What to expect in Aaron Rodgers' return? Check the film from 2013

Pick up Rodgers if you can (0:24)

Matthew Berry advises to check and see if Aaron Rodgers is available in your league, and start the superstar QB if you can pick him up. (0:24)

GREEN BAY, Wis. -- The Green Bay Packers' season was on the line, much like it is right now, and no one knew what to expect from Aaron Rodgers when he returned from his broken collarbone.

“I’m sure if I miss a pass, that’s going to be because I’m rusty,” Rodgers said at the time. “Or if I hit one, then it’s going to be a big deal or something.”

That was nearly four years ago, and it’s relevant today because for the second time in his career, Rodgers is back from an extended absence because of a busted clavicle. Last time, it was his left and he waited seven games for it to heal sufficiently enough for the Packers to clear him. This time, it was to his throwing side, and he underwent surgery to stabilize it with plates and screws nearly two months ago.

Still, there’s reason to think his return this Sunday at Carolina could look similar to his first game back from his 2013 collarbone injury. It was the final day of the regular season, and it was a typical cold (26 degrees), windy (16 miles per hour) afternoon at Soldier Field in Chicago with the NFC North title on the line.

This time, there are three games remaining, but the Packers (7-6) are in a similar must-win situation to stay alive for a playoff spot.

Everyone remembers how things ended on Dec. 29, 2013, when Rodgers won the game with a 48-yard touchdown pass to Randall Cobb in the final minute, but a film review of every pass and every dropback showed that Rodgers was a combination of conservative yet spectacular when necessary.

His stats looked like this: 25-of-39 passing for 318 yards with 2 touchdowns, 2 interceptions and 3 sacks.

But they only tell part of the story.

The film tells the rest.

The ‘big deal or something’ plays

Packers coach Mike McCarthy did a masterful job of calling plays designed to help Rodgers rediscover the timing with his receivers and minimize the chances of his quarterback getting hit.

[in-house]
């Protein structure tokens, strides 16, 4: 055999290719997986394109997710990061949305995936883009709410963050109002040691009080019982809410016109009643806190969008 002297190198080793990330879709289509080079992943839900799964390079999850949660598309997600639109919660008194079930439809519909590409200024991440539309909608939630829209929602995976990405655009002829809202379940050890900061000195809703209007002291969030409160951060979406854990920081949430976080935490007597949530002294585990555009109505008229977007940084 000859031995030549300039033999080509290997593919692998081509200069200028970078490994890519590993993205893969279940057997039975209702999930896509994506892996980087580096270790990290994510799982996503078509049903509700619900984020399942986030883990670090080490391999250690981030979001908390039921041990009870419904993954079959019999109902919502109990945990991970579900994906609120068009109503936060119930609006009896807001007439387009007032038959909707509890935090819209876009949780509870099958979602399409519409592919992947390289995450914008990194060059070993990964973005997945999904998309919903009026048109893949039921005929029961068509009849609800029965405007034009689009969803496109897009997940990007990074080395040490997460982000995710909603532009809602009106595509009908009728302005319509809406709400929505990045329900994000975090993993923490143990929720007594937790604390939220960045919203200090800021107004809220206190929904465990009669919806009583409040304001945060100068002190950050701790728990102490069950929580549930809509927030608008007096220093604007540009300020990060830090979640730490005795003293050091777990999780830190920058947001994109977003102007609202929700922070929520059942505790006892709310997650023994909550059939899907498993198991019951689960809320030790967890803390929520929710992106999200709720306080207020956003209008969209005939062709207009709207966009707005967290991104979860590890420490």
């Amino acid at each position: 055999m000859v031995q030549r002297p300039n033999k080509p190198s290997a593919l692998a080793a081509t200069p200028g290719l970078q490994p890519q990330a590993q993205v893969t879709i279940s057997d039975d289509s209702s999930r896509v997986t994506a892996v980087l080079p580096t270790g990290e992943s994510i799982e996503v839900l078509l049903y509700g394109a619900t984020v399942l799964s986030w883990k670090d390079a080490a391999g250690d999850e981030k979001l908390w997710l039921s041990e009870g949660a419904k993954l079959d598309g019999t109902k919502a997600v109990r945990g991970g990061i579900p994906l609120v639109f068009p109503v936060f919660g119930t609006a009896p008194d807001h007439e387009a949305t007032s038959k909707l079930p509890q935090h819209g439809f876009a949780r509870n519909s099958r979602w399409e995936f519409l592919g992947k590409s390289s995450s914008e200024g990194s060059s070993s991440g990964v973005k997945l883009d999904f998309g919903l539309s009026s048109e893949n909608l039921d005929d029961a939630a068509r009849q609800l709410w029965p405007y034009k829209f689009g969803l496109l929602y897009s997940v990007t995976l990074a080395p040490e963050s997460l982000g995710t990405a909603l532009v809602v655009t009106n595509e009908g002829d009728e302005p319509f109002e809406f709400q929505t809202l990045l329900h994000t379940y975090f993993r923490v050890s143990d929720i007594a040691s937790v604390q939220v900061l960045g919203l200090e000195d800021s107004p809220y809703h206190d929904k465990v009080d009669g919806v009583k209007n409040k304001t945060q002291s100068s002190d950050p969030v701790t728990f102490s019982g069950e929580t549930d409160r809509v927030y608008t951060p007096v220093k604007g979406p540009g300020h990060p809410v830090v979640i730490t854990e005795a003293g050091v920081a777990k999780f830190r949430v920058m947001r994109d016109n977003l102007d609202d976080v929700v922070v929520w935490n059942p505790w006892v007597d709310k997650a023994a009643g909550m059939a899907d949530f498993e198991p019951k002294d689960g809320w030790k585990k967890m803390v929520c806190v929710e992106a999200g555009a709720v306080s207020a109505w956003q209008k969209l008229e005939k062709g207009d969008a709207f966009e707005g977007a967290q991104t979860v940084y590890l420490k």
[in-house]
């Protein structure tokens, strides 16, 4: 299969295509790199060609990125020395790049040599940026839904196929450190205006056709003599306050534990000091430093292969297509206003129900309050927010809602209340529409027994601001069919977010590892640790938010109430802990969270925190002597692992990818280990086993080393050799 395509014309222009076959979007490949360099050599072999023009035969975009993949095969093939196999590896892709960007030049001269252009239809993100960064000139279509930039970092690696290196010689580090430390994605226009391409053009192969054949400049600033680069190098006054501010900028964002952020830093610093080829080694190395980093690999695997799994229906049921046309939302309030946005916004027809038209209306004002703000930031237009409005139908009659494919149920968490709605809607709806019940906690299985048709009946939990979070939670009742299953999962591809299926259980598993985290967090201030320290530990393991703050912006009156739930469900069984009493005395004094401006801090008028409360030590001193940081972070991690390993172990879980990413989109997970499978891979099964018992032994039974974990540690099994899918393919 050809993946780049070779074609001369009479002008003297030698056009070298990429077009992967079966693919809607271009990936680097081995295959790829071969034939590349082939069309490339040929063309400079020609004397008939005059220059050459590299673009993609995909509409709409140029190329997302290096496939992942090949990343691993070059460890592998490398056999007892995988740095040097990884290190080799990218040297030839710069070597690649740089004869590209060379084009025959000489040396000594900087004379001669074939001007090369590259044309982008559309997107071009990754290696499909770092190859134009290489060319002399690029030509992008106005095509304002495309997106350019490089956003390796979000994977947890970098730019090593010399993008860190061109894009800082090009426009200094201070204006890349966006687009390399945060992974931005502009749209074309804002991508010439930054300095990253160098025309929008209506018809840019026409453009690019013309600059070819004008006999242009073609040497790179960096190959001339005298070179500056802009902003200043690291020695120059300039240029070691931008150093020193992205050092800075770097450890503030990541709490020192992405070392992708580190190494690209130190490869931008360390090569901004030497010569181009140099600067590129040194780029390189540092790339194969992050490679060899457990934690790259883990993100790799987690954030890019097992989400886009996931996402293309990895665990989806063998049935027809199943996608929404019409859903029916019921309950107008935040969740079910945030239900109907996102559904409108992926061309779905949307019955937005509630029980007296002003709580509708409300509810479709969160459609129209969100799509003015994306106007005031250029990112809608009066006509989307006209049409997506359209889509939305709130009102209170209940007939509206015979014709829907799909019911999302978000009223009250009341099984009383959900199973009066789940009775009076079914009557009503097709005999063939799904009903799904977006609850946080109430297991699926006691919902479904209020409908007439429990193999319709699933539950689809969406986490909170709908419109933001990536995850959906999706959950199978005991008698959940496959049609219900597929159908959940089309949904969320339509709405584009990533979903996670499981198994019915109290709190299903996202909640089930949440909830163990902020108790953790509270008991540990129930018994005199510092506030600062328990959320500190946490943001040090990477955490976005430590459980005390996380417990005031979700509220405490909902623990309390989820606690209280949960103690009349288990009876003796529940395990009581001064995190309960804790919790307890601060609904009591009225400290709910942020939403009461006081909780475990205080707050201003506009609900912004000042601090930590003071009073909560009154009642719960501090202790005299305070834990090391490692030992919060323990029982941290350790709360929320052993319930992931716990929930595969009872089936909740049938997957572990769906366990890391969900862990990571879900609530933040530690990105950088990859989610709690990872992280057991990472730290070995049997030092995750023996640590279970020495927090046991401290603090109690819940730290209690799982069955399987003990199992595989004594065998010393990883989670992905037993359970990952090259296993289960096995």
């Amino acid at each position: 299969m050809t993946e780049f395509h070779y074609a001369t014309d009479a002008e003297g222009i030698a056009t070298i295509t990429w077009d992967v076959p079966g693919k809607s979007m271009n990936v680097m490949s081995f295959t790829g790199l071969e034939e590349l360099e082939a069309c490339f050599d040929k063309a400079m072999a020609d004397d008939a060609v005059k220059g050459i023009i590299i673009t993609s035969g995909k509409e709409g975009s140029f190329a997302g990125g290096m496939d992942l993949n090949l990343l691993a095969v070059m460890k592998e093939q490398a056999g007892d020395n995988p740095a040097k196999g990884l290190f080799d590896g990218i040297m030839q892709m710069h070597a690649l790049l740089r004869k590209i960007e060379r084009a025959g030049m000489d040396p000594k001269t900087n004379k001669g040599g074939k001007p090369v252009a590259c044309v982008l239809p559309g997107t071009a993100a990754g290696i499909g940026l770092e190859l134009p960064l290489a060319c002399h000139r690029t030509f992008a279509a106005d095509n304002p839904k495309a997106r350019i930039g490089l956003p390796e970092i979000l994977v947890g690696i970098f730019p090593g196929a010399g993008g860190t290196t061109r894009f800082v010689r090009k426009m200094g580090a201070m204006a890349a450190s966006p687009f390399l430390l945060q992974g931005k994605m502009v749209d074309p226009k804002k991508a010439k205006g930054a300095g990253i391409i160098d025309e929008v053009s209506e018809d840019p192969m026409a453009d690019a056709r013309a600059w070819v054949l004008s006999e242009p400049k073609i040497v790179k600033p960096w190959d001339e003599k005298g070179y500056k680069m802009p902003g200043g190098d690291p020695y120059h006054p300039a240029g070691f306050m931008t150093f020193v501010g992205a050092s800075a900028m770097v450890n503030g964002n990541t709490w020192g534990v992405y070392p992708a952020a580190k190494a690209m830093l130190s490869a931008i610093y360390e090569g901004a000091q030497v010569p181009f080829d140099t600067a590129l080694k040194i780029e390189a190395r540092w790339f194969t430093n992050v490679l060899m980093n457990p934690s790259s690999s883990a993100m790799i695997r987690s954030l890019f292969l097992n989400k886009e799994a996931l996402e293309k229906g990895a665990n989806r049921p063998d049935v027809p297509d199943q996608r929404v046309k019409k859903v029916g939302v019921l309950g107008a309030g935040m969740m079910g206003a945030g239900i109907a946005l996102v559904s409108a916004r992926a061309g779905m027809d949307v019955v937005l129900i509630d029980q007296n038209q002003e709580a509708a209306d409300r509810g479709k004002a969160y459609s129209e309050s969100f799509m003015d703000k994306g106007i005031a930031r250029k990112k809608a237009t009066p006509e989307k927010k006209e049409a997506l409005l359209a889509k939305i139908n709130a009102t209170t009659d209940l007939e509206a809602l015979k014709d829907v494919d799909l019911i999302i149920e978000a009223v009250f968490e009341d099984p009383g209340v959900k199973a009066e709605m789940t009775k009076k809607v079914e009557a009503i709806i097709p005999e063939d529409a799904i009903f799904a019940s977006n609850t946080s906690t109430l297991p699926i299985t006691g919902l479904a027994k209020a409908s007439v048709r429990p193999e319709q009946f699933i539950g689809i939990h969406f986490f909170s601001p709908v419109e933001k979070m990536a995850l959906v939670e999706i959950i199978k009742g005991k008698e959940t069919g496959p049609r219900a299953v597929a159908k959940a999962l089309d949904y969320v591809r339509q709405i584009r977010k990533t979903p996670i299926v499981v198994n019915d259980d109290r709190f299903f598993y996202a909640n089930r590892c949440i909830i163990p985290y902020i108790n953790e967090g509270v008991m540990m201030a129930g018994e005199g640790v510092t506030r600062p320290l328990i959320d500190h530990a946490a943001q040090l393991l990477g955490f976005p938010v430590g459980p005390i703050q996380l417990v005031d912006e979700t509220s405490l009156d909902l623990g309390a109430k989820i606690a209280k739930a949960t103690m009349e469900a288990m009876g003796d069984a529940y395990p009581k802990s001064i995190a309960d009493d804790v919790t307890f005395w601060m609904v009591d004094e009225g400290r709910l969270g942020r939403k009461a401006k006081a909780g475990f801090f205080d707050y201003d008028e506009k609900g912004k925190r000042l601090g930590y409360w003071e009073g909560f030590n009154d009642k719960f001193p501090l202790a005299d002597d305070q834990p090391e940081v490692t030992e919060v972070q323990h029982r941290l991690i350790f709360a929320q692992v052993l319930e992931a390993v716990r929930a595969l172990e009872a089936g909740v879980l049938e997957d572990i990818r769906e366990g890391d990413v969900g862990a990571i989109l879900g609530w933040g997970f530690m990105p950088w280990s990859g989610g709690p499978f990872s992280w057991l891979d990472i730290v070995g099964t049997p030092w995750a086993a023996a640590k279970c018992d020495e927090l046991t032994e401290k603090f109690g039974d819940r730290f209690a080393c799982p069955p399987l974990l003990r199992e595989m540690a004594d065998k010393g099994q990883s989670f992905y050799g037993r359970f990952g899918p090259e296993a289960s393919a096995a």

After a toss play to Eddie Lacy on the Packers’ first offensive snap of the game, Rodgers went to work with several short passes. He hit receiver Jarrett Boykin for a 5-yard gain. He followed that with another short pass to tight end Andrew Quarless for a first down.

Then, he got Jordy Nelson involved. That season, Nelson caught seven touchdowns in the first seven games before Rodgers got hurt. He caught only one after that. It was much the same this time around -- Nelson led the league with six touchdowns through five games but hasn't caught one since Brett Hundley took over. Rodgers easily reconnected with Nelson, who had 10 catches for 161 yards in that regular-season finale at Chicago.

Then there was Cobb, who had missed the previous 10 games because of a broken leg. His return also helped Rodgers. Although he had only two catches for 55 yards, both were touchdowns. The first was one of the few plays Rodgers went on the move. He stepped to his left and bought time for Cobb to run an out-and-in route for a 7-yard touchdown in the third quarter. By that time, Rodgers had completed passes to seven different players.

While Rodgers didn’t go deep often, he hit on four downfield throws -- a 32-yarder to Nelson that traveled 28 yards in the air, a 26-yarder to Nelson that went 24 yards in the air, a 22-yarder to Quarless that went 25 yards in the air, and the game-winning bomb to Cobb.

Rodgers scrambled just once, for 5 yards, but waited until the game-winning drive to do it.

He also made sure he went down before he took any big hits. In fact, on his first sack, he wasn’t even hit. He went to the ground as he could see it coming. He then gave Lance Briggs a sack in the first quarter by taking a dive before Briggs could hit him. However, Shea McClellin, the player who hit Rodgers earlier that year to break his collarbone, was penalized for piling on late. Rodgers' third sack actually worked out in the Packers’ favor because when Julius Peppers forced Rodgers to fumble, just about everyone thought it was an incomplete pass. But after a few seconds, Boykin, at the urging of those on the Packers’ sideline, picked up the stationary ball and ran it into the end zone for an unlikely touchdown.

The ‘rusty’ plays

Rodgers had thrown just four interceptions in eight games before his injury, so it was surprising to see him throw two -- both in the first half -- in his return.

The first one came at the end of a 14-play drive, and it was just his fourth career red zone interception to that point. Chalk that one up to a bad decision, something Rodgers almost never makes. Rodgers was flushed out of the pocket and tried to throw for Boykin in the end zone but apparently never saw safety Chris Conte.

The other one went off the hands of Nelson, but it’s hard to call it a drop because Rodgers threw the slant high and behind Nelson.

This season, Rodgers comes back with 13 touchdowns and three interceptions in the five-plus games he appeared in.

Of Rodgers’ 14 incompletions that day, seven could have been considered either bad throws or bad decisions. On one of them, he wasn’t expecting center Evan Dietrich-Smith’s shotgun snap and was lucky that the ball hit in a spot where he could grab it, but the timing of the play was off from the start. He also threw three balls away, had two others dropped and two broken up.